The Cupbearer’s Memory

In Hebrew Bible times, the cupbearer to the king was an office of extraordinary responsibility and prestige. A cupbearer served wine to the king, but his job was much more as it involved tasting the wine before the king drank, for quality but also in case of poison. An office of oppositions.

Closeup of Di Mano in Mano, Ganymede The Gods’ Cup-bearer, Oil Painting 17th Century

There are two cupbearers of note in the Hebrew Bible. The first, whom Joseph meets in Genesis 40, is thrown into prison along with Pharaoh’s baker for offending the king of Egypt. While there, both cupbearer and baker have strange dreams, which Joseph interprets. In three days, Joseph says, the king will restore the chief cupbearer to his office but hang the baker on a tree, “and the birds will eat your flesh off you” (v. 19).

In exchange for interpreting their dreams, Joseph asks the cupbearer to intercede for him.

Only keep me in mind when it goes well with you, and please do me a kindness by mentioning me to Pharaoh and get me out of this house.

Genesis 40:14

Yet even when Joseph’s words come true, the cupbearer does not remember Joseph. Until later, when Pharaoh too is plagued by strange dreams, and the cupbearer suddenly recalls his promise. His erratic memory jogs our own when we later read these words of Nehemiah:

Now I was the cupbearer to the king.

Nehemiah 1:11b

Where Pharaoh’s cupbearer stumbles as mediator for Joseph, Nehemiah’s focus does. not. fail. The text tells us that as he took up the wine and gave it to King Artaxerxes, so he also took up the case of God’s people before him, pleading with the king to send him to Judah, “to the city of my fathers’ tombs, that I may rebuild it” (2:5).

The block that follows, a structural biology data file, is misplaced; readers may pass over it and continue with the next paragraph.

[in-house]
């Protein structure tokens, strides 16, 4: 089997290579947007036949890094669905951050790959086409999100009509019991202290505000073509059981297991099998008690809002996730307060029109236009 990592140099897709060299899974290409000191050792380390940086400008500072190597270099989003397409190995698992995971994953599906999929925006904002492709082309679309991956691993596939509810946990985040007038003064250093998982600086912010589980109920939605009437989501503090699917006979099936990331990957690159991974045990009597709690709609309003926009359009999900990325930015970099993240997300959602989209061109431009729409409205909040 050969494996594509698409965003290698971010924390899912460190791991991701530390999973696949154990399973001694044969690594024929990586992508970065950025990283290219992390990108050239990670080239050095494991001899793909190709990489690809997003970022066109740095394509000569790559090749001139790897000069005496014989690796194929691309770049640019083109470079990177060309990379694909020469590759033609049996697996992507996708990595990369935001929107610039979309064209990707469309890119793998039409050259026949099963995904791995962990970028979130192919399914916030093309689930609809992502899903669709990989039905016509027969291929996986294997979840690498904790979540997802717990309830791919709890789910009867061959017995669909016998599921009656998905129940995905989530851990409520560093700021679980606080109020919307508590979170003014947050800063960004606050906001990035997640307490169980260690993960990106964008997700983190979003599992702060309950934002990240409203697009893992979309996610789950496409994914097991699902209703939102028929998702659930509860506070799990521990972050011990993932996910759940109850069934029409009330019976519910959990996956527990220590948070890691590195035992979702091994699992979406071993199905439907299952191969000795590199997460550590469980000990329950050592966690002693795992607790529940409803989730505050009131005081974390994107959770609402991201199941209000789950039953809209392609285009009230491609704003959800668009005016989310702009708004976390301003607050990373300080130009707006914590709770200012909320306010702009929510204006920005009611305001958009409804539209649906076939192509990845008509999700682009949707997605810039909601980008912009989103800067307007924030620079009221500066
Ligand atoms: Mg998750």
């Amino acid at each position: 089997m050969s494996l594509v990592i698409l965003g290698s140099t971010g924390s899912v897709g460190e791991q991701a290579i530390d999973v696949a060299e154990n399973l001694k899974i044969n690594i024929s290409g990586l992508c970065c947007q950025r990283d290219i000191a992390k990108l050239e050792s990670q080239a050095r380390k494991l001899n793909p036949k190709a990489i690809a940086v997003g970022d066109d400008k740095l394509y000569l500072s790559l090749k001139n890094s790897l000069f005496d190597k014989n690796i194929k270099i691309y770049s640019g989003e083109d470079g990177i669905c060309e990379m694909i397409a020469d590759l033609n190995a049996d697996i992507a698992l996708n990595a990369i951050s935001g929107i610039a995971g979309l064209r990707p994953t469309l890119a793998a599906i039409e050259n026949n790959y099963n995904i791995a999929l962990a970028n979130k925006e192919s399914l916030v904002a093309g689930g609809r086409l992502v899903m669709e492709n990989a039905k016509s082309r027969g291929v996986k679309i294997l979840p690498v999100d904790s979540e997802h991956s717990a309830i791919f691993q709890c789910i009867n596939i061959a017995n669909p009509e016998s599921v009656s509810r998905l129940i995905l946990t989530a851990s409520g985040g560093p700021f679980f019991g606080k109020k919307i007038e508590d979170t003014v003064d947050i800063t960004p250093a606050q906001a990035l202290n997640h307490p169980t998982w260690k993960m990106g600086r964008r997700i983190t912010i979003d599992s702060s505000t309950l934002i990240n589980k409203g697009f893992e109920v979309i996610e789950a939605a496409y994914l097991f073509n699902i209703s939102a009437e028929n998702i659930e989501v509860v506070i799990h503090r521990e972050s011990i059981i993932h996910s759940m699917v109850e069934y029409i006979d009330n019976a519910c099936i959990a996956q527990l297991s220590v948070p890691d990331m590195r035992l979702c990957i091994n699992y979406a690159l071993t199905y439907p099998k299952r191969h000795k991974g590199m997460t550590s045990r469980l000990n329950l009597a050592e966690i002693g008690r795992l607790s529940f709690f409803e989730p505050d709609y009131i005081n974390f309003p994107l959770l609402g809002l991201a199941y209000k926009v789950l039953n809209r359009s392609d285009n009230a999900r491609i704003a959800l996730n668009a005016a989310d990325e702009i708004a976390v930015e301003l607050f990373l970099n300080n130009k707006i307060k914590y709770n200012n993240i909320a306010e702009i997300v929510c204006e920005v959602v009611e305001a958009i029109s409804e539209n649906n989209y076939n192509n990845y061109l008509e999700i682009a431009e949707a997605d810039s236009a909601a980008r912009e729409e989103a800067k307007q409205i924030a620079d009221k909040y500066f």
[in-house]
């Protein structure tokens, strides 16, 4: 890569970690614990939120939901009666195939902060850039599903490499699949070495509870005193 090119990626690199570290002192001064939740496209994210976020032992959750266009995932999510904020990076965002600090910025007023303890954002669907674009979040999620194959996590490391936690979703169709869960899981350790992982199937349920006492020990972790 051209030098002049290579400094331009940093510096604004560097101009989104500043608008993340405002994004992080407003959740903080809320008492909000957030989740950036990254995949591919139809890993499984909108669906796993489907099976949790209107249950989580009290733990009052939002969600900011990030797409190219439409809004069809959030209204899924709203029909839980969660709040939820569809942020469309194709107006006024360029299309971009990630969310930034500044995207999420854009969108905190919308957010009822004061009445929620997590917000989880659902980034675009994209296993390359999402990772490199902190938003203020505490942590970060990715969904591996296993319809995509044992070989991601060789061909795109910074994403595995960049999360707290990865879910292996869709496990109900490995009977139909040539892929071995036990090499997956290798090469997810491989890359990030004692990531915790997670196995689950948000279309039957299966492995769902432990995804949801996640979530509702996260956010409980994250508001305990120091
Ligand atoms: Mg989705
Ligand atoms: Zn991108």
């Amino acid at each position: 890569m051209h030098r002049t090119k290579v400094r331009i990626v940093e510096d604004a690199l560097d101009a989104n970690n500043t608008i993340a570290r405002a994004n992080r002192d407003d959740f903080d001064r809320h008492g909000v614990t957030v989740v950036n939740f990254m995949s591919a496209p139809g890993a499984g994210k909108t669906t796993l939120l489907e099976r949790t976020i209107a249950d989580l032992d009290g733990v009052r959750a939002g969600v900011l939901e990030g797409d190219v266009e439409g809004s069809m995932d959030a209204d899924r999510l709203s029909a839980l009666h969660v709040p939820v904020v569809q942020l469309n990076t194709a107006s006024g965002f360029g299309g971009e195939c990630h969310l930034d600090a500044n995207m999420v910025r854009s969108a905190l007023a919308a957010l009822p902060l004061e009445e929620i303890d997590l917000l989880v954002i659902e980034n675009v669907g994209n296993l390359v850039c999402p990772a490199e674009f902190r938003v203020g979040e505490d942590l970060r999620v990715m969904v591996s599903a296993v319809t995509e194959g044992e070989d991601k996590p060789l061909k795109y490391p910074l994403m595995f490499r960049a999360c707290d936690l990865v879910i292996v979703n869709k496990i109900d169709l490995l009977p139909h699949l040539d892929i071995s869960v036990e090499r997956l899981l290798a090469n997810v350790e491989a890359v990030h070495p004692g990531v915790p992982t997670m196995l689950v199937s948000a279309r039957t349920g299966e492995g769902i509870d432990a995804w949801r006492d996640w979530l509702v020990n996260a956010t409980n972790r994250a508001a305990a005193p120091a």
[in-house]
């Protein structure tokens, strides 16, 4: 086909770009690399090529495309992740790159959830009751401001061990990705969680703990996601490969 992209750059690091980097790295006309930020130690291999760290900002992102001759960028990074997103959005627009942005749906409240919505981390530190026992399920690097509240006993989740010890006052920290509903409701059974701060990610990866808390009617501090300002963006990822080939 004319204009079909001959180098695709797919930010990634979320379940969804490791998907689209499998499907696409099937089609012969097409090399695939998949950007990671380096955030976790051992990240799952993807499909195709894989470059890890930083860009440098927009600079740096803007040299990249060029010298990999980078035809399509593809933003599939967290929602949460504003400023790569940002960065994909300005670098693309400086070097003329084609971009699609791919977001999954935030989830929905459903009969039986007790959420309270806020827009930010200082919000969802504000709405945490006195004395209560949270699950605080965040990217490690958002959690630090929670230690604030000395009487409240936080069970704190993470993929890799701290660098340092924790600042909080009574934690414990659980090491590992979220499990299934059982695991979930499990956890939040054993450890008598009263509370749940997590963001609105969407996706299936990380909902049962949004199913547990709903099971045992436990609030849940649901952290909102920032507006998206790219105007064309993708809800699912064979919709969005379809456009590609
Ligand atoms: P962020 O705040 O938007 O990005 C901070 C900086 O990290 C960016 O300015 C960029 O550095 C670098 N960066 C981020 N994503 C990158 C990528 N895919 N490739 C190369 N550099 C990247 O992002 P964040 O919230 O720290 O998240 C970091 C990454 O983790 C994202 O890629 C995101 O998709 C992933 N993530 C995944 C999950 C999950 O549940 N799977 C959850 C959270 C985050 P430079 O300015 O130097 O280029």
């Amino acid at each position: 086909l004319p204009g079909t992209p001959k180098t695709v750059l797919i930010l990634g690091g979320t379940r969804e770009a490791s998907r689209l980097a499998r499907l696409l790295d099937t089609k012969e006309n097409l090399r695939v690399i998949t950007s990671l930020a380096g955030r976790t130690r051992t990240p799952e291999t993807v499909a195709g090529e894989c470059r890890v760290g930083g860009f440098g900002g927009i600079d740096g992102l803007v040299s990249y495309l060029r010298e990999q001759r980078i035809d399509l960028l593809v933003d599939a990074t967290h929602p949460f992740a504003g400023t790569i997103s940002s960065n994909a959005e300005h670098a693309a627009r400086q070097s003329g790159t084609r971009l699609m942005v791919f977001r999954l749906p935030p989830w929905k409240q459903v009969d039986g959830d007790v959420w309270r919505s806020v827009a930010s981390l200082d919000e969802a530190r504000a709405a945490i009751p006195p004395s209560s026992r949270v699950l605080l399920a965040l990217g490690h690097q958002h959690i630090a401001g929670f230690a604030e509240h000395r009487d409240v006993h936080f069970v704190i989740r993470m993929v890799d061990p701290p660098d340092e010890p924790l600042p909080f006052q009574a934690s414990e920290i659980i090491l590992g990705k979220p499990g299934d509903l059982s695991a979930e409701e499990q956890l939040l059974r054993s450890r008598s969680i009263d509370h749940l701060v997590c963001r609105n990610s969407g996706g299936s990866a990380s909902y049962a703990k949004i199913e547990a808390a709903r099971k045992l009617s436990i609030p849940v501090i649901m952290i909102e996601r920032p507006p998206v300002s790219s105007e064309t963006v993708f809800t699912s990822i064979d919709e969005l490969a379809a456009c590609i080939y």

Nehemiah’s story further entertwines, then, the office of cupbearer and the significance of memory, their shared dualistic nature.

Quality and Poison. Memory and Forgetfulness.

And in case we’ve missed it, the book of Nehemiah recounts nine times Nehemiah calls on God to remember not only the word He commanded to Moses. Not just to “remember me, O my God.” But also to remember the wicked who had tried to frighten him (Neh 6:14) and who defiled the priesthood and the covenant (Neh 13:29). God’s memory, like the wine the cupbearer carries, both saves and judges.

So also God’s Garden of Eden held life and death, blessing and curse, the cup of the Lord and the cup of demons (1 Cor. 10:21). In that first garden, Adam and Eve chose the cup of fire and brimstone and burning wind (Ps 11:6). And such is our sad inheritance as their sons and daughters.

For a cup is in the hand of the Lord, and the wine foams; It is well mixed, and He pours out of this; Surely all the wicked of the earth must drain and drink down its dregs.

Psalm 75:8

But who has taken out of our hand the cup of reeling, the chalice of God’s anger? Who has drunk it, even down to its dregs? Who contends for His people before the King, Ruler of Heaven and Earth?

As the soldiers gather to arrest Jesus Christ, our Champion Cupbearer, whose memory never fails, mortification and mettle intermingle in His words:

“Put the sword into the sheath;
the cup which the Father has given Me, shall I not drink it?”
John 18:11

Therefore, please hear this, you afflicted,
Who are drunk, but not with wine:
Thus says your Lord, the Lord, even your God
Who contends for His people,
“Behold, I have taken out of your hand the cup of reeling,
The chalice of My anger;
You will never drink it again.
“I will put it into the hand of your tormentors,
Who have said to you, ‘Lie down that we may walk over you.’
You have even made your back like the ground
And like the street for those who walk over it.”
Isaiah 51:21-23

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